With so many screens to look at and people to see and stuff that constantly needs cleaning, how’s a person supposed to get a minute to themselves in 2014? Well, it turns out that it is possible; you just have to be disciplined. Here’s a four step guide to chilling the hell out:
1. Do one thing at a time
I have always been terrible at this. I can’t even walk down the stairs from my bedroom to the kitchen without treating it like it’s the last time I will ever make the journey. Heaven forbid I should descend without every used glass, load of washing and handbag in my hands in case I never get the opportunity again. Of course I could make a second trip but that would use up my essential letter opening/fridge reorganising/catching up with Coronation Street time – these tasks won’t do themselves, you know! Well, no, but doing one at a time will reduce the chances of tumbling down the stairs and landing on the floor with the entire contents of my bedroom on my head. And doing just one thing at a time is much more enjoyable. Fancy reading a book? Then just do that – don’t read it whilst simultaneously loading the dishwasher, changing the bed and alphebetising your CD collection. Want to spend time on ASOS selecting clothes you don’t need? Do it. But not with 35 other pages open that’ll distract you from the task at hand. (Particularly any online banking sites – your statement can really kill the mood).
2. Don’t feel guilty
The way to do this is to a) realise that whatever else you think you should be doing whilst you’re reading a book/watching a film/purchasing yet another leopard print dress will still be waiting for you when you’re finished and b) enjoy yourself so much that you stop caring about it altogether. I sat and watched Annie Hall last night even though my brain was telling me that I should really be hanging the washing on the line and putting the dishes I used to make my very healthy pasta, sauce and loads-of-cheese dinner in the dishwasher. In the end I didn’t do any of it until the morning (admittedly partly because I fell into a cheese-induced coma on the sofa). Well, la-di-da.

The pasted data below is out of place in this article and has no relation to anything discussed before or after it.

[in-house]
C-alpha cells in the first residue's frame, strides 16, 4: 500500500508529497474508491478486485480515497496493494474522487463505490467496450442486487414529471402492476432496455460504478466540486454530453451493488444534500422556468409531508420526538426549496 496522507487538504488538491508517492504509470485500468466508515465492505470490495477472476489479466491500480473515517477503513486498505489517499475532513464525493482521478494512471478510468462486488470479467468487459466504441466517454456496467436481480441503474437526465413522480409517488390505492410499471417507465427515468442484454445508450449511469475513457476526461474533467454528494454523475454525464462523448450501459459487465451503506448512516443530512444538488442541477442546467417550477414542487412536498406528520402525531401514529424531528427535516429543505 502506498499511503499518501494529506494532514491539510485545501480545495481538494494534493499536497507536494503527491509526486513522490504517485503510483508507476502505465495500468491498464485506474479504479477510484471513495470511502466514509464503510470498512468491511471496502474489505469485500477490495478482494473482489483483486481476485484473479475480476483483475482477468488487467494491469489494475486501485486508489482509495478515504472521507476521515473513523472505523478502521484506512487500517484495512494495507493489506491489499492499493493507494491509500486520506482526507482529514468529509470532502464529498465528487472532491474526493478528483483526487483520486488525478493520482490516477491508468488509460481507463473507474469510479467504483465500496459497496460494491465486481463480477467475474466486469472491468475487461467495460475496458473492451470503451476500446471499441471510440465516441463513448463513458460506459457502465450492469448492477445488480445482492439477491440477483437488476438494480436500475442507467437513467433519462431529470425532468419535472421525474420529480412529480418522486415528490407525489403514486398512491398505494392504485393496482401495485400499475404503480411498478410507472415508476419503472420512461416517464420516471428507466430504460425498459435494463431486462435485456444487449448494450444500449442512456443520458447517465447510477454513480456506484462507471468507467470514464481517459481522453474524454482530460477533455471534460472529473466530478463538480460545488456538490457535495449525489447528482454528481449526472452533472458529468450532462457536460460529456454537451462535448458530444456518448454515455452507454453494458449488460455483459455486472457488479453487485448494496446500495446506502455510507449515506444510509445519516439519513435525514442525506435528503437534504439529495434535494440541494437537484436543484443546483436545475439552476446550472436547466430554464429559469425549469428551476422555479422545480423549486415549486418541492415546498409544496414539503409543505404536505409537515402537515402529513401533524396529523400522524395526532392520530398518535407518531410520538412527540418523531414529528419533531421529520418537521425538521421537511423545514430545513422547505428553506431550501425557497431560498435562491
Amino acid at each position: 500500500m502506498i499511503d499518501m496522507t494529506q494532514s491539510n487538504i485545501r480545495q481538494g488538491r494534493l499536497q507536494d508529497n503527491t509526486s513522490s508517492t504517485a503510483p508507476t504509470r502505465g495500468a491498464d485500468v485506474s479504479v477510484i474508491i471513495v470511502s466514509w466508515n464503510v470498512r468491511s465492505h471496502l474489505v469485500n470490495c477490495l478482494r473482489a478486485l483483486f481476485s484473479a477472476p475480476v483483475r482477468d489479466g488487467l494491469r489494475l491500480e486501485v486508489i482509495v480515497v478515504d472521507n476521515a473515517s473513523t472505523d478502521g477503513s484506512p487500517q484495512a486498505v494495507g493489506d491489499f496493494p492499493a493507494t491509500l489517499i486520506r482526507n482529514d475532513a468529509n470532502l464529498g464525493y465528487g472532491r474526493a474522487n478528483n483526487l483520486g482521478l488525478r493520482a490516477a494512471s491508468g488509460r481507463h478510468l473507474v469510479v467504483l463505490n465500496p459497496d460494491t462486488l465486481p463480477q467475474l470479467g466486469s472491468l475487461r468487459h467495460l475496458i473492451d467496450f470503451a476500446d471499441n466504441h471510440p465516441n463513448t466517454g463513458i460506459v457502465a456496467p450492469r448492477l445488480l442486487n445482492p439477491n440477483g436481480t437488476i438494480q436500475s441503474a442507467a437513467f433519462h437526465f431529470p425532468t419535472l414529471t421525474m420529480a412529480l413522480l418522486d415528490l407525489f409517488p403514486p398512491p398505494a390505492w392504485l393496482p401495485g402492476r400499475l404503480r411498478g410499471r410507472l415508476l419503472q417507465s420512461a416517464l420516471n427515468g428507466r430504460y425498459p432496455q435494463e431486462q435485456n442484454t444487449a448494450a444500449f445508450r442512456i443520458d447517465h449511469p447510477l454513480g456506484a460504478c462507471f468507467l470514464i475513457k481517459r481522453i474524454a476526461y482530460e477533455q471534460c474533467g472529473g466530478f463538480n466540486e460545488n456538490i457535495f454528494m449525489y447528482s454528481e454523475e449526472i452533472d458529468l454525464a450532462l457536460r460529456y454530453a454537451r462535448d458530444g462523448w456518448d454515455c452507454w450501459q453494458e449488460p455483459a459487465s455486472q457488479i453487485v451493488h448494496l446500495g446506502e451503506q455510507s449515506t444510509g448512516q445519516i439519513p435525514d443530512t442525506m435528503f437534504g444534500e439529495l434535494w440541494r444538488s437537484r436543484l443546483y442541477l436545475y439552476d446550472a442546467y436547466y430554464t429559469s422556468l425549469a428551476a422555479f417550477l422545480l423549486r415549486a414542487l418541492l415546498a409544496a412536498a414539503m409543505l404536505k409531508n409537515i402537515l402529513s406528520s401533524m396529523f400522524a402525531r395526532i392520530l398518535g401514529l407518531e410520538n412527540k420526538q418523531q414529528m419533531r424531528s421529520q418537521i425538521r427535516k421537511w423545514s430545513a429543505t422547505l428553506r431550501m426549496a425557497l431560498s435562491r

3. Put your phone down
Managing to get 1 and 2 nailed will feel like a major achievement and what do we do when we achieve something these days? We put it on social media. But in this instance we must refrain. If you’re waiting to see how many of your chums ‘like’ the fact that you’re kicking back with a novel and a tube of Pringles, how are you going to concentrate on the plot? And what if they don’t like it? Or you see that everybody on there is actually out drinking mojitos and dancing to (ENTER NAME OF POPULAR MUSIC I HAVEN’T HEARD OF) and you just end up feeling bad about yourself? That won’t be very relaxing, will it? Now I come to think of it, point 3 should really just be ‘Delete Facebook’ and I’m sure we’d all feel a lot better.
4. Don’t wait until you start crying to admit that you need to chill the hell out
Here’s a useful fact to remember: you don’t have to be on holiday to relax. Unfortunately I only realised this when I became so overwhelmed by my self-imposed 10-item domestic task list that I cried. My husband put me on a chair in the garden with a book and a glass of water and told me not to come back in until I had finished both. It shouldn’t have to come to this (also the book was The Fault In Our Stars. If you’ve read it, you’ll know that it only made me cry more but it’s the thought that counts) – it’s important to notice that you need to relax before you become a blubbering wreck.
Now if you’ll excuse me, I’m going to take my own advice, turn off my computer and pop on another film. Chomping through a Fruit and Nut whilst I do so does technically class as multitasking but I think we can all agree to let this one slide.